Background: Children who survive acute lymphoblastic leukemia are at risk for leukemia-related or treatment-related complications, which can adversely affect survival and socioeconomic status. We determined the long-term survival and the rates of health insurance coverage, marriage, and employment among patients who had attained at least 10 years of event-free survival.
Methods: A total of 856 eligible patients were treated between 1962 and 1992 in 13 consecutive clinical trials. Survival rates, the cumulative risk of a second neoplasm, and selected indicators of socioeconomic status were analyzed for the entire group and for patients who did or did not receive cranial or craniospinal radiation therapy during initial treatment.
Results: Fifty-six patients had major adverse events, including 8 deaths during remission, 4 relapses, and 44 second neoplasms (41 of them radiation-related); most of the second neoplasms were benign or of a low grade of malignant potential. The risk of a second neoplasm was significantly higher in the 597 patients who received radiation therapy (irradiated group) than in the 259 patients who did not receive radiation therapy (nonirradiated group) (P=0.04; estimated cumulative risk [+/-SE] at 20 years, 20.9+/-3.9 percent vs. 0.95+/-0.9 percent). The death rate for the irradiated group slightly exceeded the expected rate in the general U.S. population (standardized mortality ratio, 1.90; 95 percent confidence interval, 1.12 to 3.00), whereas that for the nonirradiated group did not differ from the population norm (standardized mortality ratio, 1.75; 95 percent confidence interval, 0.34 to 5.00). The rates of health insurance coverage, marriage, and employment in the nonirradiated group were similar to the age- and sex-adjusted national averages. Despite having health insurance rates similar to those in the general population, men and women in the irradiated group had higher-than-average unemployment rates (15.1 percent vs. 5.4 percent and 35.4 percent vs. 5.2 percent, respectively), and women in the irradiated group were less likely to be married (35.2 percent vs. 48.8 percent).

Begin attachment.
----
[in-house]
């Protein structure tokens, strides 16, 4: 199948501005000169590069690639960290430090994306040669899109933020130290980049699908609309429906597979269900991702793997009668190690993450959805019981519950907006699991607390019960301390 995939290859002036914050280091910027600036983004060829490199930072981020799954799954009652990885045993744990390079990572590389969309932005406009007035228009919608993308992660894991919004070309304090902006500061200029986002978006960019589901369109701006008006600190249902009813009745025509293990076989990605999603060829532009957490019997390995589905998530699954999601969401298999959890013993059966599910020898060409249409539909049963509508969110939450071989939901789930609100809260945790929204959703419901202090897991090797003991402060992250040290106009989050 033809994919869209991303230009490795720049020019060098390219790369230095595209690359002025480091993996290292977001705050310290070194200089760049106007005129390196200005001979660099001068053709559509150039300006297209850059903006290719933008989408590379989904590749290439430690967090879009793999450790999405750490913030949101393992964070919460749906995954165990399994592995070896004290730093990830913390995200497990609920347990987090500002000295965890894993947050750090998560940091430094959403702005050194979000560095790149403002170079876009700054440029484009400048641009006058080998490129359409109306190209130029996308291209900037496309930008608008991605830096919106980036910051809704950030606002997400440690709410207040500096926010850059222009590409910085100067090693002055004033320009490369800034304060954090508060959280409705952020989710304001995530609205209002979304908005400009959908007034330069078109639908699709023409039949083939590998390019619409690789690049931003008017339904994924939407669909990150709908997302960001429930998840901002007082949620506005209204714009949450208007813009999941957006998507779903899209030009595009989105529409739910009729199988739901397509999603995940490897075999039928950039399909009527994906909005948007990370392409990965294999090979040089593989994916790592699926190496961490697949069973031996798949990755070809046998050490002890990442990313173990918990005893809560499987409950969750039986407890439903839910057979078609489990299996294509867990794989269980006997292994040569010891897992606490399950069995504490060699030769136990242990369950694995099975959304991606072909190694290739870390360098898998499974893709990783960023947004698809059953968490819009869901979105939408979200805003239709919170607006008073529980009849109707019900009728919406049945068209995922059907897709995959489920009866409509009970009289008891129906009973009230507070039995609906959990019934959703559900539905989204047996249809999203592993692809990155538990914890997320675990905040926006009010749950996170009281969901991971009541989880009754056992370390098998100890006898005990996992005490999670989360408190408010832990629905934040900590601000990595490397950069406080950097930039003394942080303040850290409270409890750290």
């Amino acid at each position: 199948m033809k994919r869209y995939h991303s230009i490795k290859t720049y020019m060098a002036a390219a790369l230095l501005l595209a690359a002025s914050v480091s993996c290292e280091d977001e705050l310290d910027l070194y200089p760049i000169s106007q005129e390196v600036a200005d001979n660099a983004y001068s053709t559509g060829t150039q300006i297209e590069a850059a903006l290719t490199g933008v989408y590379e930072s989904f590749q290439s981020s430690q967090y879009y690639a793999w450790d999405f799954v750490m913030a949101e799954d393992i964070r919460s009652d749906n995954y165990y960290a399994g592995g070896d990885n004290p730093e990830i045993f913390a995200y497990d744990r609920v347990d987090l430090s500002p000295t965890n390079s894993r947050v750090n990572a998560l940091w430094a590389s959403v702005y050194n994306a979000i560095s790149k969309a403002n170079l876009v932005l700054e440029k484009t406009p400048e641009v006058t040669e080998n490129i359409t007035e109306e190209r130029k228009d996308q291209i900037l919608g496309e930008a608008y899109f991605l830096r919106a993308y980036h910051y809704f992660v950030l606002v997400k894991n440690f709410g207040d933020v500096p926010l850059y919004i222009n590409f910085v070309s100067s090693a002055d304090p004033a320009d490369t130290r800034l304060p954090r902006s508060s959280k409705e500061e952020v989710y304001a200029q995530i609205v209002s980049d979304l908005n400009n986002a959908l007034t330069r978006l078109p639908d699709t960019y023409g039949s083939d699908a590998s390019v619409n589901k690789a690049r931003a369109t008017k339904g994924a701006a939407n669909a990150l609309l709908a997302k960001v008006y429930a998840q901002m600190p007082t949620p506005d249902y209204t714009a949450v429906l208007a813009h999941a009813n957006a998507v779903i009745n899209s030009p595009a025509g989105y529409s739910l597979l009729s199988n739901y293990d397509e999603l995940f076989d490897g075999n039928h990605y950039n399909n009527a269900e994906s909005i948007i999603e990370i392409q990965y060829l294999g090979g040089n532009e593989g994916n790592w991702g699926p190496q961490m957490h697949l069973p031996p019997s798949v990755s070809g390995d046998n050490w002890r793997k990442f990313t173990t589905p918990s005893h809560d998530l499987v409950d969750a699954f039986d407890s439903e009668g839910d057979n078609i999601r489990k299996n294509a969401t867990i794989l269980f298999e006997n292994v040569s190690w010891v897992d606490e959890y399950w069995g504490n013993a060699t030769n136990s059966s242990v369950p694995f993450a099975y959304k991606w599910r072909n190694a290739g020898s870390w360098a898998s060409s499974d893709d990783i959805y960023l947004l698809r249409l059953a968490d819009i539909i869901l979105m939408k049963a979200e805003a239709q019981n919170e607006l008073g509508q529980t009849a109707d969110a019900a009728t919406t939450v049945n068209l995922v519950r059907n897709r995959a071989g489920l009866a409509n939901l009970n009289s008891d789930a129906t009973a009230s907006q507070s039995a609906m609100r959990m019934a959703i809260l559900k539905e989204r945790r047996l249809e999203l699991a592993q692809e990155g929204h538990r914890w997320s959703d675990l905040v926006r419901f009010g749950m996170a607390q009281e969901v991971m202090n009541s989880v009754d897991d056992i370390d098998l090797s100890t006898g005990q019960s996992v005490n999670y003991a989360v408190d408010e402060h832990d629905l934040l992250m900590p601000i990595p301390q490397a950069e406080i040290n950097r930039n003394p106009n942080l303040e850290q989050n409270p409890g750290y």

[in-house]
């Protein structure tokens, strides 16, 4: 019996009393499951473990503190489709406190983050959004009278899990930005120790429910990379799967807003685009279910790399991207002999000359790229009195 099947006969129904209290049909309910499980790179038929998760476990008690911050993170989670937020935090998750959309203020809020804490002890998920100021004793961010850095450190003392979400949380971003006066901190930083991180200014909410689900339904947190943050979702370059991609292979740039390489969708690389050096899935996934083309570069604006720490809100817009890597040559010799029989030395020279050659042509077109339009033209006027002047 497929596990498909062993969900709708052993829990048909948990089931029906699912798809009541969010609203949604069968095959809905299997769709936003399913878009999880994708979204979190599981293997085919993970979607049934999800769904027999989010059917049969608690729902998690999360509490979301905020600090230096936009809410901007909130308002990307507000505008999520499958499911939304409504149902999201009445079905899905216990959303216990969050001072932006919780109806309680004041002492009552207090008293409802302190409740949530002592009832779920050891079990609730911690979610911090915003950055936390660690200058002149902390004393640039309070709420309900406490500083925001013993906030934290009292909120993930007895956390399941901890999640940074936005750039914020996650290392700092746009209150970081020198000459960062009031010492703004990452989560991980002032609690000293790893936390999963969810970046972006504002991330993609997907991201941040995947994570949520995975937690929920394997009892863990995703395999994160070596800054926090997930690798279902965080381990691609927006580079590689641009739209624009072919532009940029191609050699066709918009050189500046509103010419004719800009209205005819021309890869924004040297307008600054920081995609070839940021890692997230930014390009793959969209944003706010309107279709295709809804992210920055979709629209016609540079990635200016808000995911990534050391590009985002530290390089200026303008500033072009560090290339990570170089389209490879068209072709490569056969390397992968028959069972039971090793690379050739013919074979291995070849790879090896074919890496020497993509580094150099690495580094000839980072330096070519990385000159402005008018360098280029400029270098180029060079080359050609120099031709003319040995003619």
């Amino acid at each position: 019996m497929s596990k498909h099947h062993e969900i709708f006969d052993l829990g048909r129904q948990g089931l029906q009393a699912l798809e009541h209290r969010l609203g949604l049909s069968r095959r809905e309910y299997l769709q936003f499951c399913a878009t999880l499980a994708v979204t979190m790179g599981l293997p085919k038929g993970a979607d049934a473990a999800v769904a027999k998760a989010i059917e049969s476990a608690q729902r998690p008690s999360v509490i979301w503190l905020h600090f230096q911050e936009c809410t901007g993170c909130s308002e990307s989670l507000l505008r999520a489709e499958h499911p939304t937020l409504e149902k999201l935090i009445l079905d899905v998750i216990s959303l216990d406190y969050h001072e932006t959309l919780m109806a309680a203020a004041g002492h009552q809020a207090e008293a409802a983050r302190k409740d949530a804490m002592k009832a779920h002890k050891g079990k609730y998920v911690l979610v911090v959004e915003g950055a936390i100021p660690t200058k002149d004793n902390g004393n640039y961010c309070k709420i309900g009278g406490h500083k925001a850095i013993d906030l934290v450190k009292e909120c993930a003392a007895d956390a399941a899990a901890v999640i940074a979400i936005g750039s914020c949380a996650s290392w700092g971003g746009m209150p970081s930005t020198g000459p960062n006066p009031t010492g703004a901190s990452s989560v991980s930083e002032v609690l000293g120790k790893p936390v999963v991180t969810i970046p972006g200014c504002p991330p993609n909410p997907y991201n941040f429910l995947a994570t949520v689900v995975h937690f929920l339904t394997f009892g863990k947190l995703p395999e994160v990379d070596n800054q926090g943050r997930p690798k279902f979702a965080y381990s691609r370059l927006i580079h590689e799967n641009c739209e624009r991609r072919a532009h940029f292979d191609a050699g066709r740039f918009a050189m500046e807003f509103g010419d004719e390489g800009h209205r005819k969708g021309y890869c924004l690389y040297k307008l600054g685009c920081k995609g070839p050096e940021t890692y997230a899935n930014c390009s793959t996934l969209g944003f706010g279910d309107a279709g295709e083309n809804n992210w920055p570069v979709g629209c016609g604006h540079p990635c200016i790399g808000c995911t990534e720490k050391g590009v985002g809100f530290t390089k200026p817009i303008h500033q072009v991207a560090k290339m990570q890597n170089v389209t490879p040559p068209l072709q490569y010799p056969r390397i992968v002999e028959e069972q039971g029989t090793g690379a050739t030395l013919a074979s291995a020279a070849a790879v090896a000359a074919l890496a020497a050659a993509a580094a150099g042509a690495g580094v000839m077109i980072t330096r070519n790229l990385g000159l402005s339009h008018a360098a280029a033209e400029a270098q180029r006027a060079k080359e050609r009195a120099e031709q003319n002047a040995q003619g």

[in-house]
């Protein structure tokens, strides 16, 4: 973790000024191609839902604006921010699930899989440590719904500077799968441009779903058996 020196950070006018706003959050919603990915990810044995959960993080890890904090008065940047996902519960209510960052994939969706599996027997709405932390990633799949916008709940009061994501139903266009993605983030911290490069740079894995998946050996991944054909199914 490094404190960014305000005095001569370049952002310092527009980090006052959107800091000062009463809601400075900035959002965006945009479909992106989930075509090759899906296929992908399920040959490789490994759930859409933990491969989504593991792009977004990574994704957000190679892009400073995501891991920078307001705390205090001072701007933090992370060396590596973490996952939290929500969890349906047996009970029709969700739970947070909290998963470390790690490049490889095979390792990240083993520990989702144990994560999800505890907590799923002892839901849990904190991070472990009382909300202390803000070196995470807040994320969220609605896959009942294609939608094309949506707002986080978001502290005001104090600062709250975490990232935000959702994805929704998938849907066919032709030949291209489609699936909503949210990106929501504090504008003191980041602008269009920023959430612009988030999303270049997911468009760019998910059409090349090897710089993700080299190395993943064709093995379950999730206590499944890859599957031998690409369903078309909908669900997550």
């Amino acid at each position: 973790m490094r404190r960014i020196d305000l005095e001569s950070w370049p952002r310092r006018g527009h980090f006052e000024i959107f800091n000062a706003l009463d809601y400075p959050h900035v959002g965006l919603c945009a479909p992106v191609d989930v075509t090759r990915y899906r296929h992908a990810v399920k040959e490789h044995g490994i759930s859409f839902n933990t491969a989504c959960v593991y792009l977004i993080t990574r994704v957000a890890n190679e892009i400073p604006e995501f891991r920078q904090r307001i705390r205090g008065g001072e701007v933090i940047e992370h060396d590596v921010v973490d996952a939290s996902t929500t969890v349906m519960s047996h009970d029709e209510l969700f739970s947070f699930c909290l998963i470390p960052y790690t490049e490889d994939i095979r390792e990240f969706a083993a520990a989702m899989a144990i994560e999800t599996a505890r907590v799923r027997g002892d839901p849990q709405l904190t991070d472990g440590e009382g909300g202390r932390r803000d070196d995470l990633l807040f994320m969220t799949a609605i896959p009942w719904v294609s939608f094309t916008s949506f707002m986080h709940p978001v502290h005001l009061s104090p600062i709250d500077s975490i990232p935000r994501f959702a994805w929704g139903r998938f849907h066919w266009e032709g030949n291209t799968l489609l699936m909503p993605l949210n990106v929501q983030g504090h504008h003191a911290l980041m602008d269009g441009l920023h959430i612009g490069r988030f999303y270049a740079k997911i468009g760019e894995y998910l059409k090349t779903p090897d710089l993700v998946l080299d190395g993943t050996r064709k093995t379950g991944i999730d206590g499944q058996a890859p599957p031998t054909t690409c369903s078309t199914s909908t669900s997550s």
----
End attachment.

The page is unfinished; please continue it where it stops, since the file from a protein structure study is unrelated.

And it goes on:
Conclusions: Children with acute lymphoblastic leukemia who did not receive radiation therapy and who have attained 10 or more years of event-free survival can expect a normal long-term survival. Irradiation is associated with the development of second neoplasms, a slight excess in mortality, and an increased unemployment rate.
Copyright 2003 Massachusetts Medical Society